Stock That Tanked After ‘Shocking’ Tesco Deal Soars Most in Yearby and
Tesco Kipa rises 20% after losing half its value in 4 days
Investors bet that regulator will demand mandatory share call
Tesco Kipa ended a selloff that wiped out more than 50 percent of the stock’s value, on optimism that Turkey’s market regulator will protect minority shareholders’ rights.
The Izmir-based company, which is the target of a takeover, jumped 20 percent, the most in a year, to 1.45 liras. Traders exchanged 84 million shares at the close in Istanbul, more than any other day since November 2003. The stock’s trading volume and percentage gain were the highest among the Borsa Istanbul 100 Index’s members.
The advance offers some relief for the investors who together own 4.5 percent of the company’s shares, and who endured the stock’s worst four days in more than a decade through Tuesday. The declines were triggered by Tesco Plc’s plan to sell its 95.5 percent stake to Migros Ticaret AS. The deal is worth 302 million liras ($103 million), according to Migros, well below the company’s market capitalization of 3.1 billion liras as of Thursday.
Coupled with Migros’ intention to apply for an exemption from a mandatory share call, the stock that investors thought would be a safe bet because of its connection with one of the U.K.’s biggest companies turned sour. An exemption would deny minority shareholders the right to sell their holdings according to criteria set by the market regulator, which may be higher than the one implied by the acquisition deal.
“Investors may be buying today on the belief” that the market regulator will protect their rights, Arif Unver, the head of Turkey’s Capital Market Investors Association, said by telephone from Istanbul on Wednesday. The request for an exemption “would not be rational,” he said on Monday.
The criteria for a share call is either the weighted average market price over a specified time, or one set by an independent appraisal report, or the price in the acquisition deal, whichever is highest. The Capital Markets Board hasn’t received an application for an exemption from Migros yet, an official said by telephone.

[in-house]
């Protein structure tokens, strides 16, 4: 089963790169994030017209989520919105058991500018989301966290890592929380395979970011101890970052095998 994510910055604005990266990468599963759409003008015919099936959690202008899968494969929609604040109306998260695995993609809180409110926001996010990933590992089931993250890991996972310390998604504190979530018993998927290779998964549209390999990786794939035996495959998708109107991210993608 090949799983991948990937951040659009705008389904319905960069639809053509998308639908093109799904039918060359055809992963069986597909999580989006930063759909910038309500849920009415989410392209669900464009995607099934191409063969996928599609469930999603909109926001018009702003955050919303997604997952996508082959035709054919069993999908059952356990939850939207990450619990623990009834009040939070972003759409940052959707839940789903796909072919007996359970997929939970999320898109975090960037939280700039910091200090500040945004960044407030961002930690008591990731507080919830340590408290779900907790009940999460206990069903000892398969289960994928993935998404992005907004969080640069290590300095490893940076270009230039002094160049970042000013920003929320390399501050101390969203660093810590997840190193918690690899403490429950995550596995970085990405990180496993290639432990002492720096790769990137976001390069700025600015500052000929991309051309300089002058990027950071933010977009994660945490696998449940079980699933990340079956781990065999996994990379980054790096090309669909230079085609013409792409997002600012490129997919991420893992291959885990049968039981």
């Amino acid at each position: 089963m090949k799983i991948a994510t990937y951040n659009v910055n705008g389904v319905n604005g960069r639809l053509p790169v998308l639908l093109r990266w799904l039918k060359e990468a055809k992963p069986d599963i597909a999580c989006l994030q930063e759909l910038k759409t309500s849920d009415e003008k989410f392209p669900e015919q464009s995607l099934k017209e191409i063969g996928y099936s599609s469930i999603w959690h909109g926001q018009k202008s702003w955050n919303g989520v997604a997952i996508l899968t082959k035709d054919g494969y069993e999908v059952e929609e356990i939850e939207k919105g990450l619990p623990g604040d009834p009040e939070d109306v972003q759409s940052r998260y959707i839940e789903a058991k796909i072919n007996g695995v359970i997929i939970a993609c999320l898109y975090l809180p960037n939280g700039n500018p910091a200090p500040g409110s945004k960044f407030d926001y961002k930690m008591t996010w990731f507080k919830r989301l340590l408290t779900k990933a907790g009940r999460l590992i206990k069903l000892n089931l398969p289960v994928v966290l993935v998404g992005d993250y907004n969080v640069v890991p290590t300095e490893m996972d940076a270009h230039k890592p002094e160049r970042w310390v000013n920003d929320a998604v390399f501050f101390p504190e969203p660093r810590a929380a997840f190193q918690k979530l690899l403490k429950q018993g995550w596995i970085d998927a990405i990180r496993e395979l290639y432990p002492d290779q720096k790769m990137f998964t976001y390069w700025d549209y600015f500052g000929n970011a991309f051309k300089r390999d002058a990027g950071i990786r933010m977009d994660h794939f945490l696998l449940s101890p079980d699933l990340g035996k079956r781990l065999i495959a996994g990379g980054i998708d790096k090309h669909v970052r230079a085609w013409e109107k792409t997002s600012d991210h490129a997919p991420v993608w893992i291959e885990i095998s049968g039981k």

“I’m not looking for profit any more, but I just want the mandatory share call to be made and get my fair share,” said Dogan Sar, a 50-year-old engineer who bought Tesco Kipa shares more than a year ago with the understanding that it’s supported by one of the world’s biggest supermarket chains. “If Tesco gave its stake to Migros for free, would that mean our shares are worth nothing too?”
In a statement after the deal was announced, Migros said it will own 168 stores and 26 shopping malls owned by Kipa. “We’re becoming one of Turkey’s biggest shopping center investors,” Migros Chief Executive Officer Ozgur Tort said in the statement.
“Minorities need to just wait,” Jak Esim, a musician who first bought Kipa shares about three years ago, said by phone on Tuesday. His expectation was that the company’s “hidden value,” such as the property it owns, would be unlocked at some point. “I’m going to wait until the end of this process. The balance sheet does not reflect the real value,” he said.
Kipa is the smallest of five central and eastern European businesses that Tesco operates. Revenue at the unit has fallen for three consecutive years amid fierce competition. Kipa would have required sustained investment to better compete, Tesco said Friday. The Turkish hypermarket operator is officially known as Tesco Kipa Kitle Pazarlama Ticaret ve Gida Sanayi AS.
“I was shocked when I saw the deal price,” Serkan Sinlik, a private sector worker who bought the stock at 2.45 liras, said by phone on Wednesday from the southeastern Turkish province of Adiyaman. “And with the shares bottoming for three straight days, we didn’t even have a chance to exit,” he said, adding that he won’t sell until there’s clarity on the mandatory share call.